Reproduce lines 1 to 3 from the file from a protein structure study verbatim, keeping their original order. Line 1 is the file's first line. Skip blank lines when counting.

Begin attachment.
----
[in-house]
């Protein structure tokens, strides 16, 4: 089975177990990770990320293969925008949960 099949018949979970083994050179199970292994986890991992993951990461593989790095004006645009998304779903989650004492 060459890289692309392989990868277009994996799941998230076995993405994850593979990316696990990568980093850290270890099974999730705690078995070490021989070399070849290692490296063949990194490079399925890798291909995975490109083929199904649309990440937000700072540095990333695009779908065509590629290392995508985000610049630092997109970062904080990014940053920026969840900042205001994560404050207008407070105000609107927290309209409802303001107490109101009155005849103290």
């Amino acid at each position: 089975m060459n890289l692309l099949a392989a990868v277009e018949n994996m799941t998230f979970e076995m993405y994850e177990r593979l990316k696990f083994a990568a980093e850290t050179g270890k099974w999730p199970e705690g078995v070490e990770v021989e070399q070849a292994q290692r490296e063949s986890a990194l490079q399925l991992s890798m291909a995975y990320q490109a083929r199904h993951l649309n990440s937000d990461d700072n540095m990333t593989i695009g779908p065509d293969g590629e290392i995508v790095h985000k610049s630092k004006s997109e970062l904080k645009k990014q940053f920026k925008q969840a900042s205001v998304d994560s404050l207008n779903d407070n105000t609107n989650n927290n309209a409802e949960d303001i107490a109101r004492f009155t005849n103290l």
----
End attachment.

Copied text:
[in-house]
């Protein structure tokens, strides 16, 4: 089975177990990770990320293969925008949960 099949018949979970083994050179199970292994986890991992993951990461593989790095004006645009998304779903989650004492 060459890289692309392989990868277009994996799941998230076995993405994850593979990316696990990568980093850290270890099974999730705690078995070490021989070399070849290692490296063949990194490079399925890798291909995975490109083929199904649309990440937000700072540095990333695009779908065509590629290392995508985000610049630092997109970062904080990014940053920026969840900042205001994560404050207008407070105000609107927290309209409802303001107490109101009155005849103290």
């Amino acid at each position: 089975m060459n890289l692309l099949a392989a990868v277009e018949n994996m799941t998230f979970e076995m993405y994850e177990r593979l990316k696990f083994a990568a980093e850290t050179g270890k099974w999730p199970e705690g078995v070490e990770v021989e070399q070849a292994q290692r490296e063949s986890a990194l490079q399925l991992s890798m291909a995975y990320q490109a083929r199904h993951l649309n990440s937000d990461d700072n540095m990333t593989i695009g779908p065509d293969g590629e290392i995508v790095h985000k610049s630092k004006s997109e970062l904080k645009k990014q940053f920026k925008q969840a900042s205001v998304d994560s404050l207008n779903d407070n105000t609107n989650n927290n309209a409802e949960d303001i107490a109101r004492f009155t005849n103290l």